Aug 27 Bringing Up Books (Review)
Aug 28 Books and Socks Rock (Review)
Aug 28 The Bibliophile Files (Review)
Aug 29 Book Confessions of an Ex-Ballerina (Review)
Aug 29 A Darn Good Read (Review)

The excerpt and virtual book tour brought to you by AustenProse

Guest Post: Lindsay Marcott – MRS. ROCHESTER’S GHOST

Good day, book people. Do you have a favorite classic? One of my favorite classics is Jane Eyre by Charlotte Bronte. I’ve loved this book since I read it for the first time many, many years ago in junior high school (aka middle school). Since my love affair began with Jane Eyre, I’ve become invested in all things Jane Eyre, i.e., movie and television adaptations, book adaptations, book retellings, books influenced by, etc. Needless to say, I was very excited when I heard about Mrs. Rochester’s Ghost by Lindsay Marcott. I’m beyond excited to welcome none other than Lindsay Marcott today as she discusses with us a modern take on Jane Eyre. I hope you’ll enjoy what she has to say and will add Mrs. Rochester’s Ghost to your TBR list, if it isn’t already there. Thank you, Ms. Marcott, for stopping by, the blog is now yours.

Jane Eyre for the Modern Age

by Lindsay Marcott

What is it about Jane Eyre that has made it a blockbuster for over a hundred and seventy years? The breathtaking writing, yes. The gripping plot: part Gothic romance, part coming-of-age story. The swooning romance between a rich man and a poor orphan, and the shock of the mad wife secreted in an attic.

But I think most of all it’s the voice of Jane herself: a young woman with an extraordinary sense of her own worth and independence. A voice that was revolutionary in 1847 when Charlotte Brontë published it. At the time, women had little say outside family and home. Their career opportunities outside of marriage were limited to underpaid servants and schoolteachers. Female characters in early Victorian novels were usually portrayed as either sugary too-good-to-be-true angels or fallen women seeking repentance.

Jane is neither. She’s constricted by the society she lives in—she needs to keep a stifling job as a governess or else starve to death—but she makes it clear she’d rather starve than sacrifice her will or stifle her intelligence. As a child, she has a temper and a will, even though she’s punished harshly for it. Later, when her employer, Mr. Rochester, grills her, she responds with strong opinions and engages in spirited debates. And when he tempts her to go live in sin with him in Europe, she escapes through the only means available to her—by running off to the surrounding moors, though it probably means she will die in those wilds. And she will not return to him until she learns he has fundamentally changed, and she can now love him passionately and physically without compromising her true self.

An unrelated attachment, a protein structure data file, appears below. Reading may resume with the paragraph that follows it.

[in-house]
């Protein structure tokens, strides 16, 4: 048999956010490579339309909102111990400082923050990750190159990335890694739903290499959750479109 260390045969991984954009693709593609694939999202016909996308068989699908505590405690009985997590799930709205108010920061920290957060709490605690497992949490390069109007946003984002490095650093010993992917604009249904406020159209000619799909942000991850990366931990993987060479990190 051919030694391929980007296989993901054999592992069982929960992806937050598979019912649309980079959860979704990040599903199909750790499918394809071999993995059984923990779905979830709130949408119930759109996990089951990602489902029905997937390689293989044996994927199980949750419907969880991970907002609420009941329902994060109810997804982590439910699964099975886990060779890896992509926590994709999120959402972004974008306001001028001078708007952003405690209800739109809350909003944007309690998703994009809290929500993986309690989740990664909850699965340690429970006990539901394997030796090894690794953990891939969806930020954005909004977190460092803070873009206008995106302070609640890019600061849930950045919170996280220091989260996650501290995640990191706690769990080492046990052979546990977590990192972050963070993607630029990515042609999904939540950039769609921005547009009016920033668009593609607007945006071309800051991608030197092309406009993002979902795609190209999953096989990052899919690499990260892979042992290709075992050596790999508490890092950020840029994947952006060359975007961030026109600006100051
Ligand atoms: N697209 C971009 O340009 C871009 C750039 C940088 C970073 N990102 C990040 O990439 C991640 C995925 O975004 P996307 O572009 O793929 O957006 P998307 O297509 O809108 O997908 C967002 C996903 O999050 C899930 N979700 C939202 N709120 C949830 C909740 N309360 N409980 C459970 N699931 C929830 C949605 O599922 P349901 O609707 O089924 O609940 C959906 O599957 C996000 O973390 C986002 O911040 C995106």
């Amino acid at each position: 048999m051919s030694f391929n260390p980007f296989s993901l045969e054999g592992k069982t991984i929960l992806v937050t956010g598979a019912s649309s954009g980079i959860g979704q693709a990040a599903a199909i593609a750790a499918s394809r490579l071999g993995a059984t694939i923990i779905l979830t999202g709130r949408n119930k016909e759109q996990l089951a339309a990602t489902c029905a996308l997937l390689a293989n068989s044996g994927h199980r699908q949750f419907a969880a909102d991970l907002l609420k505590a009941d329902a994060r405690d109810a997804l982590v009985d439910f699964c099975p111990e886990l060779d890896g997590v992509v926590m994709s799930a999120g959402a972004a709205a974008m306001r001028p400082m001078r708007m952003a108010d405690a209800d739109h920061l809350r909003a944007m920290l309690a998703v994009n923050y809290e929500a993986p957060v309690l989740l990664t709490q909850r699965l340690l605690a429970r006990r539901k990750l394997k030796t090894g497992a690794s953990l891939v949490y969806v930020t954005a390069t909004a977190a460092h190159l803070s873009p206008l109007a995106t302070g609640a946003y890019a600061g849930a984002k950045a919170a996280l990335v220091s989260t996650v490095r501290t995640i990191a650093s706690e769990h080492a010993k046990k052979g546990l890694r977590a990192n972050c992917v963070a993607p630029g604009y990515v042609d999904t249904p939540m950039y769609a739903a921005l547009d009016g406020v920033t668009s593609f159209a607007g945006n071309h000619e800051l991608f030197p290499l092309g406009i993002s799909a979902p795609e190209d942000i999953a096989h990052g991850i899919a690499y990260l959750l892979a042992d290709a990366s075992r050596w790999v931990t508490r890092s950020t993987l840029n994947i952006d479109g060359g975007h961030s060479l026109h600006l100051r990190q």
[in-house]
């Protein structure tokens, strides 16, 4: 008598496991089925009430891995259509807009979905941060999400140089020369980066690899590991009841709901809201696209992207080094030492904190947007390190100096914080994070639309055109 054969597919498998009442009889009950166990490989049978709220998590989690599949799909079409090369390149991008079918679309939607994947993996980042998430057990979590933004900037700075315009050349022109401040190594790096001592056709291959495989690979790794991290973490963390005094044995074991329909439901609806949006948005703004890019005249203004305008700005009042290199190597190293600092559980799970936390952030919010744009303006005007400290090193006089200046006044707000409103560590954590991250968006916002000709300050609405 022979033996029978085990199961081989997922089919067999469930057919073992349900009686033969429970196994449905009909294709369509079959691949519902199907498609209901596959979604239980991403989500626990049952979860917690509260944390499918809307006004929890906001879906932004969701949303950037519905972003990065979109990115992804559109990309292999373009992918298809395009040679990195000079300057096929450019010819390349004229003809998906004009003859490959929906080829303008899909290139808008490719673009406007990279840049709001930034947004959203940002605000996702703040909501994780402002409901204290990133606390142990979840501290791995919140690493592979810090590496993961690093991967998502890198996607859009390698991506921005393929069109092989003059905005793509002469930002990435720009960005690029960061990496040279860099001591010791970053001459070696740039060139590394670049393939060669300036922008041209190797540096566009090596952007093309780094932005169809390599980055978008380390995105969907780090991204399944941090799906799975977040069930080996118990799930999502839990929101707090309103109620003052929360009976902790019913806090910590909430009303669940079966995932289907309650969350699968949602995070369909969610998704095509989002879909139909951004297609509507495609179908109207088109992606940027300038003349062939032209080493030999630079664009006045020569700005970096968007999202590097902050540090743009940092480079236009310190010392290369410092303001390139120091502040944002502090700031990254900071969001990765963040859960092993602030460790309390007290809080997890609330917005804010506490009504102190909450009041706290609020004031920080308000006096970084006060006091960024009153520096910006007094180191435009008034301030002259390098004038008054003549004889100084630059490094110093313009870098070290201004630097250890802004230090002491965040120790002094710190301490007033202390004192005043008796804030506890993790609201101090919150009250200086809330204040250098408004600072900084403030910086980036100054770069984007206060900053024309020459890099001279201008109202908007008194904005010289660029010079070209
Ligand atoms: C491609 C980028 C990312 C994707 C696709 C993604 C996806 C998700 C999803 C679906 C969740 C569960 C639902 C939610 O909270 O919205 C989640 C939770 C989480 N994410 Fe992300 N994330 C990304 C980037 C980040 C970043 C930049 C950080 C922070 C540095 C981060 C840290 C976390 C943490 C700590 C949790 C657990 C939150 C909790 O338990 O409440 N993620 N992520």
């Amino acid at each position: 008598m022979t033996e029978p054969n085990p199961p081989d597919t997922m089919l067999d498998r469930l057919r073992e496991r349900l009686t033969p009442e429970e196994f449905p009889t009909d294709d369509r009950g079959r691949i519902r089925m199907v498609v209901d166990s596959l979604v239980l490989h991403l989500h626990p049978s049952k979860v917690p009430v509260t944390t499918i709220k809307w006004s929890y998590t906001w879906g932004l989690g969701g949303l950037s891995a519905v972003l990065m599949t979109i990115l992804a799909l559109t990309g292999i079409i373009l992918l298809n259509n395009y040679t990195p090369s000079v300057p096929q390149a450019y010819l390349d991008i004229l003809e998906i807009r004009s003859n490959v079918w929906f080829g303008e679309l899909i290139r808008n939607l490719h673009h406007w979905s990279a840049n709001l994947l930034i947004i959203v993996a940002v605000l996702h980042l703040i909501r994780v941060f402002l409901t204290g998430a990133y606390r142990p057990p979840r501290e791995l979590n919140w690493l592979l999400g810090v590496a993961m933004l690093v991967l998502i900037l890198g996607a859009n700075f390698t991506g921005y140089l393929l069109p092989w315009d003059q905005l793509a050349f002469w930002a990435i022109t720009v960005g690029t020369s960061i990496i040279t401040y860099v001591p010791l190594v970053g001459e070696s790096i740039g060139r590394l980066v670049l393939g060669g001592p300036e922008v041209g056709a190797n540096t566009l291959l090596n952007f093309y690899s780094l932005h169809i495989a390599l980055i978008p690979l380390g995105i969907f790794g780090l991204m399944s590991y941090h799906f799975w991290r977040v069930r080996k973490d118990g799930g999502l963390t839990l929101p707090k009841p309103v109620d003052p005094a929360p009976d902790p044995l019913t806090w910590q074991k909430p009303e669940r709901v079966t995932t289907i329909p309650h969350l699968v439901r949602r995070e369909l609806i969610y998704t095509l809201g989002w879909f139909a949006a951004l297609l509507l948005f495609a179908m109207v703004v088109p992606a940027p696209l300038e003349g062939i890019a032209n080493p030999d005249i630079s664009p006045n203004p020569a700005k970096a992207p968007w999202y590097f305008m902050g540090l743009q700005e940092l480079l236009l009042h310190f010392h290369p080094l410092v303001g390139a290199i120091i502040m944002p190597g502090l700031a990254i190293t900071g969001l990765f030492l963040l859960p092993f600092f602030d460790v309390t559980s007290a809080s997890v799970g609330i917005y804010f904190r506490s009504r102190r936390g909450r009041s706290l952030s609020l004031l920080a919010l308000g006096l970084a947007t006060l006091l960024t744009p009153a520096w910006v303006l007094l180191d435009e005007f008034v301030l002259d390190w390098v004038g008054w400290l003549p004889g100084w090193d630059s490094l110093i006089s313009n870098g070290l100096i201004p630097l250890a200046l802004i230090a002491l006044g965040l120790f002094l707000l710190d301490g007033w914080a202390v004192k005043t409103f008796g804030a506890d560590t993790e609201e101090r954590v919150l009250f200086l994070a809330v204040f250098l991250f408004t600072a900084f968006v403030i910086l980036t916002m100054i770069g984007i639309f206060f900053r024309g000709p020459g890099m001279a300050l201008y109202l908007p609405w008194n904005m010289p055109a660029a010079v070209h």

I believe it’s this will and independence of Jane’s that keep modern readers coming back for more (not to mention that throbbing romance!), and these are the same elements that inspire continual adaptations of the story. I had long dreamed of creating modern versions of these characters, because they so thrilled and delighted me and taught me life lessons over many years of my rereading the book. A nervy dream, yes. But also one that presented huge challenges: there are so many elements of the book that just won’t fly in an updated story.

For example: a current-day Jane would not be able to keep her curiosity under wraps about all the strange and spooky things going on in Mr. Rochester’s house. She wouldn’t just accept vague explanations or agree to his request to simply not ask about them. She would be itching to find out more.

Also a sexual relationship outside of marriage is no longer a taboo for most women of today. Jane wouldn’t have to flee that temptation. And of course a modern Mr. Rochester would be able to divorce a mad wife, though no doubt having to pay a heavy alimony for her future care. So that’s no longer even an obstacle.

But lies are always a problem in a relationship. Especially big lies.

A secret bigamist is a pretty big lie.

Being a secret murderer would be an even bigger one.

It was thinking about this that gave me the idea of adapting the book as a modern thriller. One in which Rochester does not have a stashed-away wife—instead he’s suspected of murdering a famous wife who has now disappeared. Jane would have to surreptitiously seek out the truth about him–guilty or not?–before she could give in to falling in love. And when spooky things happened, she would need to confront those as well. She would be risking an enormous amount. Losing the love of her life. And maybe also losing her life.

And so I set about writing a thriller, adding startling new twists, putting in jumps and shivers. The result is Mrs. Rochester’s Ghost. It was a joy to write, and I certainly hope it’s an equal joy to read.


 

Mrs. Rochester's GhostMrs. Rochester’s Ghost by Lindsay Marcott
ISBN: 9781542026383 (hardcover)
ISBN: 9781542026390 (paperback)
ISBN: 9781713561422 (audiobook)
ISBN: 9781713561415 (audiobook on CD)
ASIN: B08DFSR14S (Kindle edition)
ASIN: B08L9LPFZP (Audible audiobook)
Release Date: August 1, 2021
Publisher: Thomas & Mercer
Genre: Fiction | Mystery | Thriller | Retelling

 In a modern and twisty retelling of Jane Eyre, a young woman must question everything she thinks she knows about love, loyalty, and murder.

Jane has lost everything: job, mother, relationship, even her home. A friend calls to offer an unusual deal—a cottage above the crashing surf of Big Sur on the estate of his employer, Evan Rochester. In return, Jane will tutor his teenage daughter. She accepts.

But nothing is quite as it seems at the Rochester estate. Though he’s been accused of murdering his glamorous and troubled wife, Evan Rochester insists she drowned herself. Jane is skeptical, but she still finds herself falling for the brilliant and secretive entrepreneur and growing close to his daughter.